The $$H$$ Hamiltonian can be written as $$H=\int d^3 x \left( \frac{1} 2 (\partial_t {\vec{\varphi}})^2 + \frac{1} 2 (c_p^2 (\nabla . {\vec \varphi})^2 + c_T^2 (\nabla \times {\vec \varphi})^2) \right)$$ with a corresponding Lagrangian density $$\mathscr L = \frac{1} 2 (\partial_t {\vec \varphi})^2 - \frac{1} 2 (c_p^2 (\nabla . \vec{\varphi})^2 + c_T^2 (\nabla \times \vec{\varphi})^2)$$ the phonon field being $$\vec {\varphi}(t , x) = \int \frac{d^3\vec q}{(2\pi)^3} \sum_s \left( \frac{V}{2\omega_2(\vec q)} \right)^{\frac{1} 2} \mathbf e_s(\vec q)(b_{\vec q} e^{-i \omega_s(q) t + i \vec q \vec x} + b^{\dagger}_{\vec q} e^{i \omega_s(q) t - i \vec q \vec x} )$$ where $$\mathbf e_s$$ , $$s = 1,2,3$$ are the polarization versors and $$V$$ is the volume.

We find out that the propagator of the phonon field is given in the momentum space by $$D_{i j} (\omega , \vec q) = -{\frac{1}{\omega^2 - c_T^2 {\vec q}^2}} \left( \delta_{i j} + \frac{c_p^2 - c_T^2}{\omega^2 - c_p^2 {\vec q}^2} q_i q_j \right)$$ You can see that your propagator formula takes $$c_T = 0$$ .

I will mention that the electron-phonon interaction term of the system Lagrangian density,in the case of an covalent crystal assimilable to an isotropic homogeneous elastic medium can be taken as $$\sigma \psi^{\dagger} \psi (\nabla .\vec \varphi)$$ where $$\psi$$ and $$\vec \varphi$$ are respective the electron and the phonon field and $$\sigma$$ is a coupling constant , leading to a coupling $$-\sigma q_i$$ with $$q_i$$ the incoming phonon momentum component in the computation of the Feynman amplitude for two electrons interchanging a phonon process. With this coupling the phononic factor of the Feynman amplitude is $$\frac{{\vec q}^2}{\omega^2 - c_p^2 {\vec q}^2 + i \varepsilon}$$ and as expected has no participation of the transversal component of the phonon field (the $$c_T$$ containing elements disappear from the amplitude by cancelling out during the calculation).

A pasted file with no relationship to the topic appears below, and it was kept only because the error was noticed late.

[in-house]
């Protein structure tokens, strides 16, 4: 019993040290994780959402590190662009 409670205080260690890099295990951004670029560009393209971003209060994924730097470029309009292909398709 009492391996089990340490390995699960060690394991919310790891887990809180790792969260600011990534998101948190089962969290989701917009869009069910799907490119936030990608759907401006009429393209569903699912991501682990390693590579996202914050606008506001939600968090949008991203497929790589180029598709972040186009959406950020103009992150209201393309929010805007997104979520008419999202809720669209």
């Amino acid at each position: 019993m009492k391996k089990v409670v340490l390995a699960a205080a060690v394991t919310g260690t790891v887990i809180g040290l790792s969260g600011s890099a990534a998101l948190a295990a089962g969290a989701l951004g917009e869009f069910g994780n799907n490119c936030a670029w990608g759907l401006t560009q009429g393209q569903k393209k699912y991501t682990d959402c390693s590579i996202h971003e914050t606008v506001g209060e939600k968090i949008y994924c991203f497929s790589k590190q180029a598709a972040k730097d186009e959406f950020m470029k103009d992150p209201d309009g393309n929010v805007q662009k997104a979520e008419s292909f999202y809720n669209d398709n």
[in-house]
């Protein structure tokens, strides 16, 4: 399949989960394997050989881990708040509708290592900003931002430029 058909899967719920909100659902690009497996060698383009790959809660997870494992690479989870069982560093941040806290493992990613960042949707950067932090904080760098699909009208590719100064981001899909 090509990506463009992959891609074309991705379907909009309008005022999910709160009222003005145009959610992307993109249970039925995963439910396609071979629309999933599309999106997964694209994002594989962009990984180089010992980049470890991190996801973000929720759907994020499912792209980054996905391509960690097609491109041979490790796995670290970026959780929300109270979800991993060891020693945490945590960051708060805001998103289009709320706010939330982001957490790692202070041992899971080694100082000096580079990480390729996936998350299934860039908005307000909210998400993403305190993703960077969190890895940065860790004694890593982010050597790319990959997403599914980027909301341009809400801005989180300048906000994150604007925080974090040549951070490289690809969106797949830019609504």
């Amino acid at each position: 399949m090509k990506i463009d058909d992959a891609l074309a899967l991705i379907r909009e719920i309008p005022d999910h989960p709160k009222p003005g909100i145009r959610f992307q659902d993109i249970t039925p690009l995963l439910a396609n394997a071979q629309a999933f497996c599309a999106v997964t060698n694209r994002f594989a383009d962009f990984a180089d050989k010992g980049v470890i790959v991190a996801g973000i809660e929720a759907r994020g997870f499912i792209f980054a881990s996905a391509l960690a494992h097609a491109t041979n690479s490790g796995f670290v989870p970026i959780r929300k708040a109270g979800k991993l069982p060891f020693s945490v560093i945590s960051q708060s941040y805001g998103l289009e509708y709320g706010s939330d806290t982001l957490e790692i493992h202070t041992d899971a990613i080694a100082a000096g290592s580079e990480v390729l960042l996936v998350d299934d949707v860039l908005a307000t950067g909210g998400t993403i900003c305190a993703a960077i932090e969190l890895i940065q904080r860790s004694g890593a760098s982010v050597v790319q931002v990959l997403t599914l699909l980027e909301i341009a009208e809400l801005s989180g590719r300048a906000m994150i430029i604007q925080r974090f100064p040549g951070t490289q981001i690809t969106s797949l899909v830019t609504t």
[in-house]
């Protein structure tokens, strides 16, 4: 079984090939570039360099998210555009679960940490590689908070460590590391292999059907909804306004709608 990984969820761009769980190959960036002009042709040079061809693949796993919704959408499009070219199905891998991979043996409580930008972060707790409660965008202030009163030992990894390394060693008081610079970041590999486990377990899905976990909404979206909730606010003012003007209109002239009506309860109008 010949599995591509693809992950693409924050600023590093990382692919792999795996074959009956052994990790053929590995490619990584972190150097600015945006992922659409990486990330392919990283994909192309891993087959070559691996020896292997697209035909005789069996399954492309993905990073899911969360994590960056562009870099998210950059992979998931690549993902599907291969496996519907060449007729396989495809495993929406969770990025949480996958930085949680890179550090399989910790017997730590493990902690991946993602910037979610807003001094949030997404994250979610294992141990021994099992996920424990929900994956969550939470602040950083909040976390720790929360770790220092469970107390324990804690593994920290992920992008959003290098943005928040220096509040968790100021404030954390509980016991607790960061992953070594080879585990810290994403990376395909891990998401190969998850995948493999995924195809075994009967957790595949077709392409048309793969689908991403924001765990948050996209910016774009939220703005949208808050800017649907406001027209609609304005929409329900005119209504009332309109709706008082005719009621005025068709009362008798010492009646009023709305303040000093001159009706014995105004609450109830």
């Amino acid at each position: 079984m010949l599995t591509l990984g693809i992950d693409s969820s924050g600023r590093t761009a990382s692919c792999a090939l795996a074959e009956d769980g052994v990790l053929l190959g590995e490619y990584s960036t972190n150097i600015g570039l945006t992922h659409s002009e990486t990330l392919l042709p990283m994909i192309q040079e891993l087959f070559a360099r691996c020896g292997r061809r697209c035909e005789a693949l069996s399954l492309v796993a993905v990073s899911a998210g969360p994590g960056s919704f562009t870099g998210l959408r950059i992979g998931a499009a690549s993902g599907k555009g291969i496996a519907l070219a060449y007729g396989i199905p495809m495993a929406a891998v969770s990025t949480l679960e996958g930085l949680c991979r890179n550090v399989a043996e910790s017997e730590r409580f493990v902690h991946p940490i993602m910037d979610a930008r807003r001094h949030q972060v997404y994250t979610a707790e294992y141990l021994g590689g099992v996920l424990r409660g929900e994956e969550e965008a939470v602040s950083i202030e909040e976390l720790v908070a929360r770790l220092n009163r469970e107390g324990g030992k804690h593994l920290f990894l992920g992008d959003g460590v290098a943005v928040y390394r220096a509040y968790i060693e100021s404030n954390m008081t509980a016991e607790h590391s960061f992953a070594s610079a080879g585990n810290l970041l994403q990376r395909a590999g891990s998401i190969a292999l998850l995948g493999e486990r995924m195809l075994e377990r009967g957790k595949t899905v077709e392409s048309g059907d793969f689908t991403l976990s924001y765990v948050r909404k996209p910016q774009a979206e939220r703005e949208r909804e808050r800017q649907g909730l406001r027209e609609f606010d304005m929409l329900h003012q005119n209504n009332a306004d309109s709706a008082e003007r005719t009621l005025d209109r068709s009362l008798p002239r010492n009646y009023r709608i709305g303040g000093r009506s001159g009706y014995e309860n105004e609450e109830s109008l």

As a source I can give you "Theory of Solids", Nauka,Moscow by A.S.Davydov which I consulted in a translation and "Quantum Field Theory in a Nutshell", Priceton University Press, by A.Zee.

• Thank you very much, nice answer.
– Jean
Mar 1 at 15:03